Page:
The French Exception: Emmanuel Macron – the Extraordinary Rise and Risk (updated edition), by Adam Plowright. Icon Books, 300pp, £8.99
If you want to be French president, you usually have to be good at waiting. It’s a job for which even political giants, like Mitterrand, de Gaulle and Chirac, spent decades preparing before landing the prize. For others, like Michel Rocard and Alain Juppé, the prize never quite materialised.
Doughnut Economics: How to Think Like a 21st Century Economist, by Kate Raworth. Random House Business, 384pp, £9.99.
Oxford academic Kate Raworth’s Doughnut Economics, now out in paperback, caused quite a stir when it was first published last year, with Guardian eco-warrior George Monbiot comparing it, somewhat fancifully, to Keynes’s General Theory. That seems like a misreading of the book’s purpose, as revealed by its subtitle: Raworth isn’t offering a a theory or a model, but a well-grounded appeal for us to think differently about economics.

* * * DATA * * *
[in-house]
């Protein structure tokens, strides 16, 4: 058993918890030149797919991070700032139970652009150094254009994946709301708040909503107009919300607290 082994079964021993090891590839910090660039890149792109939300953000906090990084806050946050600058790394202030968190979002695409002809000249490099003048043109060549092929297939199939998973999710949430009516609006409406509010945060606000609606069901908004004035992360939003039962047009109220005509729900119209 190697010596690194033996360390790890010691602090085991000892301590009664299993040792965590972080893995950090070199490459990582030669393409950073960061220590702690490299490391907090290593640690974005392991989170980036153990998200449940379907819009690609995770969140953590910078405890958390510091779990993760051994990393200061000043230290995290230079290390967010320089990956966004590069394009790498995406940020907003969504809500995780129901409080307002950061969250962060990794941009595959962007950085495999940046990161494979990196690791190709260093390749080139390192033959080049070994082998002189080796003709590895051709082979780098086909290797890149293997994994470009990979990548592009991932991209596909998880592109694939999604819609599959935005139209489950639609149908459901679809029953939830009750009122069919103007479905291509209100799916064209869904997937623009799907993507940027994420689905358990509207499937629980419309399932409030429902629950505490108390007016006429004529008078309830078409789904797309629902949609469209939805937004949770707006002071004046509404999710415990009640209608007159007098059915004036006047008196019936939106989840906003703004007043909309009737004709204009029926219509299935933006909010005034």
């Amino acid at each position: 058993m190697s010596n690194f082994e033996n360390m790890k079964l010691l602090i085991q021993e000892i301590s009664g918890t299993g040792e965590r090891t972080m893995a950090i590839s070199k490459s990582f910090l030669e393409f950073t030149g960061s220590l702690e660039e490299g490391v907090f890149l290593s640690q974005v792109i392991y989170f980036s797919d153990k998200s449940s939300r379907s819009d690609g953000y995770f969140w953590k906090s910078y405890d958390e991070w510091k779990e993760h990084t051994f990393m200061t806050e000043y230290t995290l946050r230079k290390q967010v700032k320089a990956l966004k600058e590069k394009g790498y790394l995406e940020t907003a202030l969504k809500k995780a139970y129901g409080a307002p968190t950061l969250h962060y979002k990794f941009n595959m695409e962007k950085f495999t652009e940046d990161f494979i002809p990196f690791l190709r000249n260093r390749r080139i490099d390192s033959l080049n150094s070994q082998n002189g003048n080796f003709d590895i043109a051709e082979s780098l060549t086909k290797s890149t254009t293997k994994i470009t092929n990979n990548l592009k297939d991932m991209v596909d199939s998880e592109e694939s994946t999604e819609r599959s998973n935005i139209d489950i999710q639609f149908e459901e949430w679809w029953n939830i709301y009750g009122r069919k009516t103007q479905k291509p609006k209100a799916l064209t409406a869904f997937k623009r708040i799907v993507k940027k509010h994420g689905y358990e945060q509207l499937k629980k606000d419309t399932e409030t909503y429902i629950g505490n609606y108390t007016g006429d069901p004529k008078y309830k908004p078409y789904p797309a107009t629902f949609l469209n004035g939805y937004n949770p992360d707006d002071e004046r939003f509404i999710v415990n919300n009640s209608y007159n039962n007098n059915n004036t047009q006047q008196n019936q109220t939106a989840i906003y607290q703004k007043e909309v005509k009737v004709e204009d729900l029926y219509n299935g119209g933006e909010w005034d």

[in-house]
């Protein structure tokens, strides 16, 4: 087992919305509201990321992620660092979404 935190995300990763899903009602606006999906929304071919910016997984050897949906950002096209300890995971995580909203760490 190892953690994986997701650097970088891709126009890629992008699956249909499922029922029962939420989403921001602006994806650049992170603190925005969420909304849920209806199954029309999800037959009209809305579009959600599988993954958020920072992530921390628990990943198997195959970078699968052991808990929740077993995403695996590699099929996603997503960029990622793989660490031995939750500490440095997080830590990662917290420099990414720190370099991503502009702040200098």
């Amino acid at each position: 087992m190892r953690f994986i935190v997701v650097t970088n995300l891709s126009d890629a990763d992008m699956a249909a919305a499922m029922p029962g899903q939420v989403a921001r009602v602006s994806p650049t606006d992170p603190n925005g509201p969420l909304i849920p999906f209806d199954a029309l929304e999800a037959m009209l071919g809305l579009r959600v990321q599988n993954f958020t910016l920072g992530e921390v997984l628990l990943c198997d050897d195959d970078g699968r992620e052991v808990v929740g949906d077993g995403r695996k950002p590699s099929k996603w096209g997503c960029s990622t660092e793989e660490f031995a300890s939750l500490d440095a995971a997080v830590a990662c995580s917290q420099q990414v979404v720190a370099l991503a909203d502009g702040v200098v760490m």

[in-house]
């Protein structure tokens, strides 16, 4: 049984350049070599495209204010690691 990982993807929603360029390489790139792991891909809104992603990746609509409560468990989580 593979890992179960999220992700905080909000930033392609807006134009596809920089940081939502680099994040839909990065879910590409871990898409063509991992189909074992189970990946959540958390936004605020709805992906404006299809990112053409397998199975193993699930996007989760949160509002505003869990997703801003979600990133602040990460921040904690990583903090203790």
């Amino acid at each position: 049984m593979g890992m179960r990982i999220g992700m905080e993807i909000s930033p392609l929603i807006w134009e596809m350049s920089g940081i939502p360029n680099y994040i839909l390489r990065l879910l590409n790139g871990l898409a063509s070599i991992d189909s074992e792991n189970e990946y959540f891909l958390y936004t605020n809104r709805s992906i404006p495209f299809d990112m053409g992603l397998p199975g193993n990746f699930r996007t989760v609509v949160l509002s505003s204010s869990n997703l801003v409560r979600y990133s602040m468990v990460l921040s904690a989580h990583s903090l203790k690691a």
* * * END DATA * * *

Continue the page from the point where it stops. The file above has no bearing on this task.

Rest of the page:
Last year’s Stevenson-Farmer report set out an ambitious agenda for improving mental health and wellbeing in the civil service. Craig Ryan explores the deep culture changes needed to make sure all civil servants can thrive at work.
In January 1974, at the height of the three-day week crisis, the head of the civil service, Sir William Armstrong, suffered a stress-induced mental breakdown. According to several accounts, Armstrong was found naked on the floor of the Downing Street waiting room, chain smoking and raving about the end of the world.